- Amend Rule 16(b) to reduce the time by which the judge must issue a scheduling order. The current rule requires the order within the earlier of 120 days after any defendant has been served or 90 days after any defendant has appeared. The proposed amendment changes these to 90 days after service or 60 days after appearance. It would also give the judge authority to delay the order for good cause.
- Amend Rule 16(b) to require that scheduling conference be held face-to-face, striking language that permits them to be held “by telephone, mail, or other means.” However, this does not make the conference mandatory; a judge can still issue a scheduling order based on the parties’ Rule 26(f) report.
- Amend Rules 16(b)(3) and 26(f) to permit a scheduling order and discovery plan to provide for the preservation of ESI and to include clawback agreements reached under Rule 502 of the Federal Rules of Evidence.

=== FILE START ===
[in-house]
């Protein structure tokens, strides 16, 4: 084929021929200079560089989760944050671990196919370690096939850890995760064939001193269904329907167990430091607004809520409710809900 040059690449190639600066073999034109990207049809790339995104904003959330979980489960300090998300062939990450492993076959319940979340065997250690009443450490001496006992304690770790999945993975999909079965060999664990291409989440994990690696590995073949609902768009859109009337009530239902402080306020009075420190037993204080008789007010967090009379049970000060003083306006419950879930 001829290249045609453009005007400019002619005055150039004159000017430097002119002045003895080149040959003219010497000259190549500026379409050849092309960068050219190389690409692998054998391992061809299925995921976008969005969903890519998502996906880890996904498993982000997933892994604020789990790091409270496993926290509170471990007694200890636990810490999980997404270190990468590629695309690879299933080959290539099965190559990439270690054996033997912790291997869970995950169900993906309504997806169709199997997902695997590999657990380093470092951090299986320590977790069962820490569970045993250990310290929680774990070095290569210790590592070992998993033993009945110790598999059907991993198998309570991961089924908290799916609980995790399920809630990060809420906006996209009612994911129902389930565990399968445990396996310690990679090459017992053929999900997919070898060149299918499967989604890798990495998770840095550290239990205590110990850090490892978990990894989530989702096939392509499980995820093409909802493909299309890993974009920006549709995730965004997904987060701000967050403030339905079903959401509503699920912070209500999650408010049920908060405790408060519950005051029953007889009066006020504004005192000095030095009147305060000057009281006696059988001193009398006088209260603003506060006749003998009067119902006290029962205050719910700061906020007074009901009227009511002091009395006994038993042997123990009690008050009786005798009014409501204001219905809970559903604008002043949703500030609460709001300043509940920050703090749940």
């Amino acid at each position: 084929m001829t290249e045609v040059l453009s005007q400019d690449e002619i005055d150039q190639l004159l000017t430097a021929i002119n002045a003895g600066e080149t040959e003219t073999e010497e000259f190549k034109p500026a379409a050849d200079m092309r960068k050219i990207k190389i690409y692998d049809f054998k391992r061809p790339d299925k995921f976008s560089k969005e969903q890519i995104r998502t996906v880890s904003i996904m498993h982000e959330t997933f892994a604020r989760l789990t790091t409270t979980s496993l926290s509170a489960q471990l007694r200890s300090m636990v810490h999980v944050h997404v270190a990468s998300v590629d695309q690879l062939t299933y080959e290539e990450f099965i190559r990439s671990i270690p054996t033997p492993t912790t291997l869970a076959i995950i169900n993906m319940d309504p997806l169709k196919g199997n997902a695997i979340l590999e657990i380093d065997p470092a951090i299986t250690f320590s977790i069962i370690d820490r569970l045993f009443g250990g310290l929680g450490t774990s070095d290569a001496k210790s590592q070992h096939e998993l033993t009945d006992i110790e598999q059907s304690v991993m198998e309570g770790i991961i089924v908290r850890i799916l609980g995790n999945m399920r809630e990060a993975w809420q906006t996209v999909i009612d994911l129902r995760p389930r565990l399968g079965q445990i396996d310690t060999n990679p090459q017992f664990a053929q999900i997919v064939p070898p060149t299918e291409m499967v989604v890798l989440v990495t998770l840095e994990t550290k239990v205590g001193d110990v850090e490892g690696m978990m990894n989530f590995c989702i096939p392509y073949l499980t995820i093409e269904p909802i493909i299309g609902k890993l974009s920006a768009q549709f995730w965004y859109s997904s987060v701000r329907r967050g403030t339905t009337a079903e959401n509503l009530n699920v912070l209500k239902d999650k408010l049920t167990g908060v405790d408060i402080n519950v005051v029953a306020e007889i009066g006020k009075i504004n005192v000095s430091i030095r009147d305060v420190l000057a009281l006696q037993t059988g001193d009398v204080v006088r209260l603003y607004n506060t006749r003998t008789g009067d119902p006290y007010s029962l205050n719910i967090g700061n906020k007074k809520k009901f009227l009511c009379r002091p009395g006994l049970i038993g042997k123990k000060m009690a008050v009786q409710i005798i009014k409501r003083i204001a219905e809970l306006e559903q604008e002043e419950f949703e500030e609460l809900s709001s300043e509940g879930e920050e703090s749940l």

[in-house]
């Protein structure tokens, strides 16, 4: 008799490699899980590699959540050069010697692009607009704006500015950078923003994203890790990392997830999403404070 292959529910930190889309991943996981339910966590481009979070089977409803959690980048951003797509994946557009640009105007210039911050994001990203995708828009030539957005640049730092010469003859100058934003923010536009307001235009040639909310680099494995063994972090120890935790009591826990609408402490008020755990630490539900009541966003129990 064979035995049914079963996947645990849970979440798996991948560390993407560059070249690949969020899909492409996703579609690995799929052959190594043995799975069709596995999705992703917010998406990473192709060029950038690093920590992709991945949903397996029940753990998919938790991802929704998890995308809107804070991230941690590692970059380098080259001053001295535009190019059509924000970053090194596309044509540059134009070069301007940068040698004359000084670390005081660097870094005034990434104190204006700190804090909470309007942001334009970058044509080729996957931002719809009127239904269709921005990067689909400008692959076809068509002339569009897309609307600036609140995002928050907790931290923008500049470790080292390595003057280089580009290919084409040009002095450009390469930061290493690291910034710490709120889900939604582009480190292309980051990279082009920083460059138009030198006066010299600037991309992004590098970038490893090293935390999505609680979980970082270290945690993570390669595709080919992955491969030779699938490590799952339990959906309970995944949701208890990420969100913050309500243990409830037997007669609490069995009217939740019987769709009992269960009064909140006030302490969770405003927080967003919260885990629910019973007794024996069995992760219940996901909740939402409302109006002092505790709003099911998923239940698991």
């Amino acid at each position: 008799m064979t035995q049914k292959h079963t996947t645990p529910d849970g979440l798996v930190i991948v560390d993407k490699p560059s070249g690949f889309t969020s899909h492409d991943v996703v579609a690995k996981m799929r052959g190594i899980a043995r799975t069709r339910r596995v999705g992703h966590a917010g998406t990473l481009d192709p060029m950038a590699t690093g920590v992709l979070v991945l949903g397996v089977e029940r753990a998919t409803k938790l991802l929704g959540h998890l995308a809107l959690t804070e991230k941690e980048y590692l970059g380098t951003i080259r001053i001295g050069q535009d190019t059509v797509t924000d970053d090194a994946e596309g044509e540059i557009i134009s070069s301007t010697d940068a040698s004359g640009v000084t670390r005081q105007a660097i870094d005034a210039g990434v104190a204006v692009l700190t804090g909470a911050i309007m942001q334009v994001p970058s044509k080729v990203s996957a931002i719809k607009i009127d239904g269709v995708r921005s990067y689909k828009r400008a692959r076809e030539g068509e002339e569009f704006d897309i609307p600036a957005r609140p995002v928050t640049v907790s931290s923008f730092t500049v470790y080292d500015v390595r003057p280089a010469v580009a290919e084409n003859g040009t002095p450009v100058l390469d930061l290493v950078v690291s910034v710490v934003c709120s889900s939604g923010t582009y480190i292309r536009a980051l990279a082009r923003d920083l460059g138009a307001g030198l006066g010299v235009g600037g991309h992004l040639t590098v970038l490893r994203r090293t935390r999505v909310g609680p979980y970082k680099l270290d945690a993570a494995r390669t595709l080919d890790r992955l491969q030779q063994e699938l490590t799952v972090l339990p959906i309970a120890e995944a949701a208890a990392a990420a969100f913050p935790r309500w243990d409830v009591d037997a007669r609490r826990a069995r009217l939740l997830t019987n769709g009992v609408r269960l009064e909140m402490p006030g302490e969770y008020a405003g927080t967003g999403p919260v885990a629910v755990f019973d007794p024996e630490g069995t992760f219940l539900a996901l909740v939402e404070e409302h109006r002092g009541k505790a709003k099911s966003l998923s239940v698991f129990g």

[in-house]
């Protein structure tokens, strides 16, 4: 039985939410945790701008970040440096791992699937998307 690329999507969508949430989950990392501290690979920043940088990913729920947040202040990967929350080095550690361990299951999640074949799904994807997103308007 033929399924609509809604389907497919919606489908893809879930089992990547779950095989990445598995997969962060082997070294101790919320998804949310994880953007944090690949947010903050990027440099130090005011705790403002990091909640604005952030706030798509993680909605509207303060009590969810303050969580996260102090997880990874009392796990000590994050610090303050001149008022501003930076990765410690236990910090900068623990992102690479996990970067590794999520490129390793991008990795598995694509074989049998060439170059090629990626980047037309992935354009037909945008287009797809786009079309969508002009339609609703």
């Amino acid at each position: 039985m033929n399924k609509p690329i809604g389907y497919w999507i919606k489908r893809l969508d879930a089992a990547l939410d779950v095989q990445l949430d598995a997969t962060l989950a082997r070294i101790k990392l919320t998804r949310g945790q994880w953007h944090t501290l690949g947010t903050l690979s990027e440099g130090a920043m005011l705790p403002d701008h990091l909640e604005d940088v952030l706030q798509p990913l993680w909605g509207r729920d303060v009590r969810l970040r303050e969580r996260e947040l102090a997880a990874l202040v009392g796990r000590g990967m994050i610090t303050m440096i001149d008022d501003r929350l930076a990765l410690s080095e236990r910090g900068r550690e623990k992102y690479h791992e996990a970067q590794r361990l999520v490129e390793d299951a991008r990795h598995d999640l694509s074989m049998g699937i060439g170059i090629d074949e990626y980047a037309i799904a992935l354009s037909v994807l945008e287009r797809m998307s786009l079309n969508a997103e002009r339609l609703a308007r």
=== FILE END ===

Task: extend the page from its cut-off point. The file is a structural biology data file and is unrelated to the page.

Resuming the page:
- Amend Rule 16(b)(3) to add a new section permitting a scheduling order to “direct that before moving for an order relating to discovery the movant must request a conference with the court.”
- Add a new Rule 26(d)(2) to allow Rule 34 requests to be made in advance of the Rule 26(f) discovery conference.
The proposed amendments will be presented to the Standing Committee at its meeting on June XX. If the Standing Committee gives the go-ahead, the proposals will be published for a six-month period of public comment and public hearings. After the comment period, the Advisory Committee can consider whether to make any further changes and, if so, whether to solicit any further public comment.
Ultimately, the Advisory Committee will send the package back to the Standing Committee for final approval. From there, the rules would go to the Judicial Conference for approval and then to the Supreme Court.